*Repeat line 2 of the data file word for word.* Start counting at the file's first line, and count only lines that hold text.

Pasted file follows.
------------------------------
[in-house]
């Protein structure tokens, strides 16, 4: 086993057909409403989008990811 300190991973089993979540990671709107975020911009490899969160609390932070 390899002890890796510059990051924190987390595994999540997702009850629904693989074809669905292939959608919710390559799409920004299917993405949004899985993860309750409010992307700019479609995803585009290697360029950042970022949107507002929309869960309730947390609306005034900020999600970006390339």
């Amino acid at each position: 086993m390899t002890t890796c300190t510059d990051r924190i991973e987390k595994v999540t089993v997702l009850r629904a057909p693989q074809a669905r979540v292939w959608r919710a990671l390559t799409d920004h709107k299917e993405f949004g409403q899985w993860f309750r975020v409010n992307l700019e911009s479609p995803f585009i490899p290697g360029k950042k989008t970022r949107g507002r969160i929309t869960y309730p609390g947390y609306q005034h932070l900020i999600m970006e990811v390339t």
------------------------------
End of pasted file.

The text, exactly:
């Protein structure tokens, strides 16, 4: 086993057909409403989008990811 300190991973089993979540990671709107975020911009490899969160609390932070 390899002890890796510059990051924190987390595994999540997702009850629904693989074809669905292939959608919710390559799409920004299917993405949004899985993860309750409010992307700019479609995803585009290697360029950042970022949107507002929309869960309730947390609306005034900020999600970006390339």